Liked by 1 person

    1. Curry has really done a good job of keeping his works interesting (for the most part). Between different series and keeping them short, he’s basically telling stories like Louis L’Amour did, but for SF instead of westerns.

      Dickens I can handle about every 2 months. Because yeah, that man liked to write!


    1. Huh, you know, I hadn’t really thought about that. Good point.
      * goes off to think *

      I don’t think so. Mainly because I have given the previous two books 4 and 4.5’s. However, I am thinking that I might need to revisit my Star Rating post and address the “enjoyment” level as a field modifier.

      Also, looking at my 4star description, it requires that I “might” re-read a book/series. I am thinking that enjoyment trumps that requirement and that a possible re-read is required for a 4.5.

      Does that make sense? I’m kind of rambling by the seat of my pants right now.

      Liked by 1 person

      1. Ok, so you need to include the enjoyment factor in your rating, equaling at least .5 😉

        That does make sense – especially because rating books is a struggle for me as well – and I’m not half as organized at it as you are 😀 I come back to some titles and would gladly chop off a star or two from their rating, while considering adding some to other… The ones I’m 200% sure about are usually the ones and tens… well, maybe from 8 up 😉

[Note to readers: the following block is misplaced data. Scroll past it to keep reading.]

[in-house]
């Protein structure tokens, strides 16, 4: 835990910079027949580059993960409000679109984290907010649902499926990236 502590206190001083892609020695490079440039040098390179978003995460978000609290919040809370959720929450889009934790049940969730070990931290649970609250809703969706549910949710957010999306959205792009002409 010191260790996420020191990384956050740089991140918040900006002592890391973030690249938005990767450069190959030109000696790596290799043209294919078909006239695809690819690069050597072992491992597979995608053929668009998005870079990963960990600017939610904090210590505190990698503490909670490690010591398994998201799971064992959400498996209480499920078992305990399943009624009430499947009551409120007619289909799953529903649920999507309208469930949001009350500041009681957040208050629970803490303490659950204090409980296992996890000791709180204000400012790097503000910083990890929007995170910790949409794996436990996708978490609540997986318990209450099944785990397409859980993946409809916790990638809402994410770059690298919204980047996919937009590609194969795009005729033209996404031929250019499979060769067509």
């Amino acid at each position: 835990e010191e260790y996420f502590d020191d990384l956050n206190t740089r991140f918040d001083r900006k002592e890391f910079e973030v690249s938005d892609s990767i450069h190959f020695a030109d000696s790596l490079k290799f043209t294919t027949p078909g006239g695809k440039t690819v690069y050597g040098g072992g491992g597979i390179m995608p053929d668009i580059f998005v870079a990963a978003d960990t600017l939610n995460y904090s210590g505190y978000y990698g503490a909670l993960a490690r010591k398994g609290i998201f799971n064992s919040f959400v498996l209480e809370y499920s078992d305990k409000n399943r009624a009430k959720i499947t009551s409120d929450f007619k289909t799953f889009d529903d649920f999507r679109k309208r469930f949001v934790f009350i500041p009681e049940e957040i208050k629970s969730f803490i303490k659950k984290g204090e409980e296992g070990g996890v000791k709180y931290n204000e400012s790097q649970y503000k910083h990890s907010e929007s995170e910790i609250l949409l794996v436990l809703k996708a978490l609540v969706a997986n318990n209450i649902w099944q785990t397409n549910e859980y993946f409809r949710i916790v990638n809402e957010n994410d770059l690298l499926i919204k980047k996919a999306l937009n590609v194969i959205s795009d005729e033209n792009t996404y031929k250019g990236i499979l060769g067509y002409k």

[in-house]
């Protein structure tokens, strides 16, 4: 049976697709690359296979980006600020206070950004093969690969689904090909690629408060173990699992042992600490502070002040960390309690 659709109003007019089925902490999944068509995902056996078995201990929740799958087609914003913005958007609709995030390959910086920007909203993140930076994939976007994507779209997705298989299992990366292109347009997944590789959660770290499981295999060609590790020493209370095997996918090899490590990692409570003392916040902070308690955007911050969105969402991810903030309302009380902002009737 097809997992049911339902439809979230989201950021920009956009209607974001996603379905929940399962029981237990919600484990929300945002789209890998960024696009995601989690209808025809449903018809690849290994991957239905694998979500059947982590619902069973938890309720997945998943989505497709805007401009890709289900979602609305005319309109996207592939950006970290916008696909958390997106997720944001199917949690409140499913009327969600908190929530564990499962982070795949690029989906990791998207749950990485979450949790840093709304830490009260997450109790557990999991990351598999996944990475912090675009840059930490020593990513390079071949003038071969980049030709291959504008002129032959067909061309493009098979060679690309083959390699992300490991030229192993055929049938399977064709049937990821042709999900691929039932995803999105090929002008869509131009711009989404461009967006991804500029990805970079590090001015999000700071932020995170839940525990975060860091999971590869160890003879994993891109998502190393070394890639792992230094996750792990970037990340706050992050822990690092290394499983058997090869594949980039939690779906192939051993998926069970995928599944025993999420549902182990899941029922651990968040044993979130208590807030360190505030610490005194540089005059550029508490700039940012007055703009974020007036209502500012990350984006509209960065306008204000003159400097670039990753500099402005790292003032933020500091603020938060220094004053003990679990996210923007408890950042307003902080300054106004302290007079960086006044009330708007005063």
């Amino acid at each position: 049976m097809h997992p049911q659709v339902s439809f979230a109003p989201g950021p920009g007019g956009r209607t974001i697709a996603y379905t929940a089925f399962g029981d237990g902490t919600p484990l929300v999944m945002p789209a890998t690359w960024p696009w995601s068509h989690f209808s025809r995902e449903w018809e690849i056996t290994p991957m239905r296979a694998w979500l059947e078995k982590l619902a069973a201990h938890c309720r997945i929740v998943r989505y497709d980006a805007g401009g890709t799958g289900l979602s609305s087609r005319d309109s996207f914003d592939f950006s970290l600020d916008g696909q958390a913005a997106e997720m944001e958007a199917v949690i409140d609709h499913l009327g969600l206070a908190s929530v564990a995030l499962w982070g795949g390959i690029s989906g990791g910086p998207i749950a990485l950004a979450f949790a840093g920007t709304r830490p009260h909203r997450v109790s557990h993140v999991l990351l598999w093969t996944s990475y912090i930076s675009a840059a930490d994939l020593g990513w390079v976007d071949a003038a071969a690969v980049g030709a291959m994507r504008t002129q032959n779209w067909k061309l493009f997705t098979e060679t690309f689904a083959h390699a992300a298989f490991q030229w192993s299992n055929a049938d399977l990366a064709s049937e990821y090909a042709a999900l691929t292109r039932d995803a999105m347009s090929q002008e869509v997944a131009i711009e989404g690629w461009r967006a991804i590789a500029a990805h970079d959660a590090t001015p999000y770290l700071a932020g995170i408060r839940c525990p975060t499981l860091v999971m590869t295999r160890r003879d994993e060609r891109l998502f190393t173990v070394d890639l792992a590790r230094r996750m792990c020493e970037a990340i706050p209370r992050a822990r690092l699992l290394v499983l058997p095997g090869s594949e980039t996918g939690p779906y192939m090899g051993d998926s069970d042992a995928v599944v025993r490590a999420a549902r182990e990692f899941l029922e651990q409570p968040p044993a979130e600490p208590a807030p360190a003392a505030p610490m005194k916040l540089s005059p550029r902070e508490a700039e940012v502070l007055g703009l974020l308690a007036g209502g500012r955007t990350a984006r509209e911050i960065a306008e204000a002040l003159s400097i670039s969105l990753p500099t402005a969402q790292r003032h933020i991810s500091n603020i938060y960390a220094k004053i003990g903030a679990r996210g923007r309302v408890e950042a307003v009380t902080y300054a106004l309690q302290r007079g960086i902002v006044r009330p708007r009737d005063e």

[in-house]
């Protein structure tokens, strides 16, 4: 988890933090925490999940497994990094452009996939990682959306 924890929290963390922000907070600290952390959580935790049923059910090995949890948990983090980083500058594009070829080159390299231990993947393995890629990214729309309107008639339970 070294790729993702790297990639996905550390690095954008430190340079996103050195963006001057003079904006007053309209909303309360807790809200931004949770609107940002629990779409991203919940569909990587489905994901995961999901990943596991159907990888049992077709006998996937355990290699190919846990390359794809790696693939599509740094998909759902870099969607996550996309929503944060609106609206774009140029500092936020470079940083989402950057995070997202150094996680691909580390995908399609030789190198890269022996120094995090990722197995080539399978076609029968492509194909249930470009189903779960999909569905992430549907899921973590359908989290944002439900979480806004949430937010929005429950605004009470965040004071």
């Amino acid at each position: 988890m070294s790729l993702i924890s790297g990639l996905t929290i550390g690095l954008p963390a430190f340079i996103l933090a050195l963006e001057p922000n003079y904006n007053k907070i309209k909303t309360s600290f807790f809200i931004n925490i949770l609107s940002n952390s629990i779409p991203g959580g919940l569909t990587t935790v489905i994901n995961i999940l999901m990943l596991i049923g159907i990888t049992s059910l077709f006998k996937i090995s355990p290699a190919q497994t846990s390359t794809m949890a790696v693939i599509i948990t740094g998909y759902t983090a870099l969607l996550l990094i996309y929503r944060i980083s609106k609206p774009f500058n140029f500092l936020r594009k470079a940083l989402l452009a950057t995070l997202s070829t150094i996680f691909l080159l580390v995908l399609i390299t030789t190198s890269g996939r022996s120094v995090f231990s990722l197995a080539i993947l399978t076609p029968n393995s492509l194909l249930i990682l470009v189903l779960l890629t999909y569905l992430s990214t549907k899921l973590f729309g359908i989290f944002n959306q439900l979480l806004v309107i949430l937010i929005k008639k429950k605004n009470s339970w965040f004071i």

Liked by 1 person

        1. I usually try to look at my Star Rating post once a month just to keep it fresh in my mind, other wise my ratings turn into “whatever I feel like at that moment”, which while it has its place, makes for a rather uneven and capricious rating system.

          I think I took close to a month to create my rating system back in ’15 or so. I realized I needed some kind of steady metric. Have you thought about trying to quantify your rating system? Since you do 1-10, that gives me some hard lines to measure yourself by. I figure my half stars give me some leeway to work such intangibles as “enjoyment” into the rating. As this whole comment is proving 😀

          Liked by 1 person

          1. Oh, but I do half-stars as well 😉 Take into account that Piotrek’s and mine rating can vary – significantly, at times.

            So we need to have a very general outline – in addition to our 1-10 we have the categories of rare/medium/well done to indicate how much we like the book. These are not evenly spaced – I’d say a book below 5,5 is “rare”, and a book equal or above 7,5 is “well done”. Within these borders, however, it’s more of a “feel” than “science” 🙂

            Hence, the enjoyment factor is very much included – just not as quantified as in your case 😉

            Damn, I guess we need to make a short note about our rating system 😉

            Liked by 1 person

    1. Jack Campbell and the Lost Fleet Series.

      That is the first book and since I read/wrote that back in ’09, it isn’t spoiled as all get out. Overall, spaceship battles aren’t my thing, as I prefer space marines and ground pounder action.
      If you have the time, Per Jonsson likes that kind of stuff more than me and he might be able to give you a better staring place:

      Liked by 1 person

  2. When i read space marines i can only think of warhammer! This does sound like something i could like tho. If it is like Eve blew me away last year this will also be able to win me over. Great review.

    Liked by 1 person